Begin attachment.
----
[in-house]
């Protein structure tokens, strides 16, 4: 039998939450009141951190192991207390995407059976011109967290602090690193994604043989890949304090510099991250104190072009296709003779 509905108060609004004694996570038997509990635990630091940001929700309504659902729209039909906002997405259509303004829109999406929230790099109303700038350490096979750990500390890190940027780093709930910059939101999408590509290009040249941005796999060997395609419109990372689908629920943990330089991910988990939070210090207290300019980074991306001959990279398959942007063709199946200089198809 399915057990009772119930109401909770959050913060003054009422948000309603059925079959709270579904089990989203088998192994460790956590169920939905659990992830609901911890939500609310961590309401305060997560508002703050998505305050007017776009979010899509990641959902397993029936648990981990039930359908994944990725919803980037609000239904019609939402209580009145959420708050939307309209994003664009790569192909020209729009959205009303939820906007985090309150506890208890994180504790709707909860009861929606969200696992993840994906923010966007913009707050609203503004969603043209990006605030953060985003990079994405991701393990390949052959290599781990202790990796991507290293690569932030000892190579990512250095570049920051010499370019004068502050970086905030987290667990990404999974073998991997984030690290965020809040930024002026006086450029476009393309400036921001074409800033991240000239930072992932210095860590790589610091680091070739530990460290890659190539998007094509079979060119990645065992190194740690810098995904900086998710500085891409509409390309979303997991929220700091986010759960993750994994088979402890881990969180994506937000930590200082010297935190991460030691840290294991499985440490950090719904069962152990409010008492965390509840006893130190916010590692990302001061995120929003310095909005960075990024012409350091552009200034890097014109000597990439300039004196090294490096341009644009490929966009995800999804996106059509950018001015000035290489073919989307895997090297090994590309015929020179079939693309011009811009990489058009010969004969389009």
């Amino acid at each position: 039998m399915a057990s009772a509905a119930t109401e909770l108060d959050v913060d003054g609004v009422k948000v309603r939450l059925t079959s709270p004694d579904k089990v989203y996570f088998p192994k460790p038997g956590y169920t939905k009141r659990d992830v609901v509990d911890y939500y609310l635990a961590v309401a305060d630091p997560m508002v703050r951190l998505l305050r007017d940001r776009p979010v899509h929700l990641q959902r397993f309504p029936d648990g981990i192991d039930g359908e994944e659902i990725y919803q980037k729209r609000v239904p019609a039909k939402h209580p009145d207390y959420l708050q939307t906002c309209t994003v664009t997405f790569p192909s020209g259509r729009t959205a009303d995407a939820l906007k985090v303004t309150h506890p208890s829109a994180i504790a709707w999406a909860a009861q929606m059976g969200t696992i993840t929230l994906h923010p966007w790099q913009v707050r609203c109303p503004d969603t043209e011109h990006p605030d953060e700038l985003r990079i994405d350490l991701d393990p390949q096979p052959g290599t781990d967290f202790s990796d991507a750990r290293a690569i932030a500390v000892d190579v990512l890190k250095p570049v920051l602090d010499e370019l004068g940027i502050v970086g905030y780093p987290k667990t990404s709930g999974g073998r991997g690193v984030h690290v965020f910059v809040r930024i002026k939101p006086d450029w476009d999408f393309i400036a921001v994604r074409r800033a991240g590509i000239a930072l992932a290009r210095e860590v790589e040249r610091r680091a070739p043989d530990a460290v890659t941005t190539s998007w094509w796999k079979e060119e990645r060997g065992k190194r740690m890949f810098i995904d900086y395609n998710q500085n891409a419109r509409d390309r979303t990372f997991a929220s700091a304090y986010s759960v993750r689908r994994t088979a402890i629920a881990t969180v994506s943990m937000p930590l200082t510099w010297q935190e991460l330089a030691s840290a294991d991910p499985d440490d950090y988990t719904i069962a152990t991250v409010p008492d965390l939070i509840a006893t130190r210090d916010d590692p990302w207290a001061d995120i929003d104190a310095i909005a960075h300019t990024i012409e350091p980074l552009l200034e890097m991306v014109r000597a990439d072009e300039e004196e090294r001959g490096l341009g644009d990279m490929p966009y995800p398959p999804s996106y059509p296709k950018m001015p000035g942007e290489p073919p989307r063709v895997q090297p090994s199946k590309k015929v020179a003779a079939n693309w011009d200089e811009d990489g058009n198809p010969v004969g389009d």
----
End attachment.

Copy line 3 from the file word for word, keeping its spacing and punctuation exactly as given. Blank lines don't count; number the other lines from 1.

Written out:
């Amino acid at each position: 039998m399915a057990s009772a509905a119930t109401e909770l108060d959050v913060d003054g609004v009422k948000v309603r939450l059925t079959s709270p004694d579904k089990v989203y996570f088998p192994k460790p038997g956590y169920t939905k009141r659990d992830v609901v509990d911890y939500y609310l635990a961590v309401a305060d630091p997560m508002v703050r951190l998505l305050r007017d940001r776009p979010v899509h929700l990641q959902r397993f309504p029936d648990g981990i192991d039930g359908e994944e659902i990725y919803q980037k729209r609000v239904p019609a039909k939402h209580p009145d207390y959420l708050q939307t906002c309209t994003v664009t997405f790569p192909s020209g259509r729009t959205a009303d995407a939820l906007k985090v303004t309150h506890p208890s829109a994180i504790a709707w999406a909860a009861q929606m059976g969200t696992i993840t929230l994906h923010p966007w790099q913009v707050r609203c109303p503004d969603t043209e011109h990006p605030d953060e700038l985003r990079i994405d350490l991701d393990p390949q096979p052959g290599t781990d967290f202790s990796d991507a750990r290293a690569i932030a500390v000892d190579v990512l890190k250095p570049v920051l602090d010499e370019l004068g940027i502050v970086g905030y780093p987290k667990t990404s709930g999974g073998r991997g690193v984030h690290v965020f910059v809040r930024i002026k939101p006086d450029w476009d999408f393309i400036a921001v994604r074409r800033a991240g590509i000239a930072l992932a290009r210095e860590v790589e040249r610091r680091a070739p043989d530990a460290v890659t941005t190539s998007w094509w796999k079979e060119e990645r060997g065992k190194r740690m890949f810098i995904d900086y395609n998710q500085n891409a419109r509409d390309r979303t990372f997991a929220s700091a304090y986010s759960v993750r689908r994994t088979a402890i629920a881990t969180v994506s943990m937000p930590l200082t510099w010297q935190e991460l330089a030691s840290a294991d991910p499985d440490d950090y988990t719904i069962a152990t991250v409010p008492d965390l939070i509840a006893t130190r210090d916010d590692p990302w207290a001061d995120i929003d104190a310095i909005a960075h300019t990024i012409e350091p980074l552009l200034e890097m991306v014109r000597a990439d072009e300039e004196e090294r001959g490096l341009g644009d990279m490929p966009y995800p398959p999804s996106y059509p296709k950018m001015p000035g942007e290489p073919p989307r063709v895997q090297p090994s199946k590309k015929v020179a003779a079939n693309w011009d200089e811009d990489g058009n198809p010969v004969g389009d």